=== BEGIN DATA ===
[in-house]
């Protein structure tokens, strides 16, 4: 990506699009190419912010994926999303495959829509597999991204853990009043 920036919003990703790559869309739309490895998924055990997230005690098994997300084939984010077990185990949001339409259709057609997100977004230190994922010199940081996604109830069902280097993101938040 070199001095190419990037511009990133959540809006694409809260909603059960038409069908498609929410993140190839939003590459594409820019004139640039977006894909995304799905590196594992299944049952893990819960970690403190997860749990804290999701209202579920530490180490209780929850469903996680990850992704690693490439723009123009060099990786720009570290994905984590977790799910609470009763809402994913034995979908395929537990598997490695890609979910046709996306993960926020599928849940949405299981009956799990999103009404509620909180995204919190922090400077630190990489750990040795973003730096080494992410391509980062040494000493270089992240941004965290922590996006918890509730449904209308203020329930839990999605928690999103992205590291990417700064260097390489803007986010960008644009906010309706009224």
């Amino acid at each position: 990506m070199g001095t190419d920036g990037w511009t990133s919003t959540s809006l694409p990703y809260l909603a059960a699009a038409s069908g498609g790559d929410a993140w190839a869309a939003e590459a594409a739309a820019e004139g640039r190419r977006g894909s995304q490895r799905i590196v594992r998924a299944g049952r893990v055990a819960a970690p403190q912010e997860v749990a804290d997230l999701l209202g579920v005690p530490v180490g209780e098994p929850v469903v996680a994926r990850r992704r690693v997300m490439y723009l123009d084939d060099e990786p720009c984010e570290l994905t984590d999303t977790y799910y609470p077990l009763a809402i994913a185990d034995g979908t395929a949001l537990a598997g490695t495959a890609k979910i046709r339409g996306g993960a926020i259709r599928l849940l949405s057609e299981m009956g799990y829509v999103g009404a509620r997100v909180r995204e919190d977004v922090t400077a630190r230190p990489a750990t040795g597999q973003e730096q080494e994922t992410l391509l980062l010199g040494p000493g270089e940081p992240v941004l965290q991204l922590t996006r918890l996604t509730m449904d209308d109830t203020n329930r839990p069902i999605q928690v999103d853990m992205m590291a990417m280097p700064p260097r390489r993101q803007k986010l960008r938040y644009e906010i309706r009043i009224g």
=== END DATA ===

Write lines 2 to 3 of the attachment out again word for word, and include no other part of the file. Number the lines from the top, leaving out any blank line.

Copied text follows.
């Protein structure tokens, strides 16, 4: 990506699009190419912010994926999303495959829509597999991204853990009043 920036919003990703790559869309739309490895998924055990997230005690098994997300084939984010077990185990949001339409259709057609997100977004230190994922010199940081996604109830069902280097993101938040 070199001095190419990037511009990133959540809006694409809260909603059960038409069908498609929410993140190839939003590459594409820019004139640039977006894909995304799905590196594992299944049952893990819960970690403190997860749990804290999701209202579920530490180490209780929850469903996680990850992704690693490439723009123009060099990786720009570290994905984590977790799910609470009763809402994913034995979908395929537990598997490695890609979910046709996306993960926020599928849940949405299981009956799990999103009404509620909180995204919190922090400077630190990489750990040795973003730096080494992410391509980062040494000493270089992240941004965290922590996006918890509730449904209308203020329930839990999605928690999103992205590291990417700064260097390489803007986010960008644009906010309706009224």
């Amino acid at each position: 990506m070199g001095t190419d920036g990037w511009t990133s919003t959540s809006l694409p990703y809260l909603a059960a699009a038409s069908g498609g790559d929410a993140w190839a869309a939003e590459a594409a739309a820019e004139g640039r190419r977006g894909s995304q490895r799905i590196v594992r998924a299944g049952r893990v055990a819960a970690p403190q912010e997860v749990a804290d997230l999701l209202g579920v005690p530490v180490g209780e098994p929850v469903v996680a994926r990850r992704r690693v997300m490439y723009l123009d084939d060099e990786p720009c984010e570290l994905t984590d999303t977790y799910y609470p077990l009763a809402i994913a185990d034995g979908t395929a949001l537990a598997g490695t495959a890609k979910i046709r339409g996306g993960a926020i259709r599928l849940l949405s057609e299981m009956g799990y829509v999103g009404a509620r997100v909180r995204e919190d977004v922090t400077a630190r230190p990489a750990t040795g597999q973003e730096q080494e994922t992410l391509l980062l010199g040494p000493g270089e940081p992240v941004l965290q991204l922590t996006r918890l996604t509730m449904d209308d109830t203020n329930r839990p069902i999605q928690v999103d853990m992205m590291a990417m280097p700064p260097r390489r993101q803007k986010l960008r938040y644009e906010i309706r009043i009224g």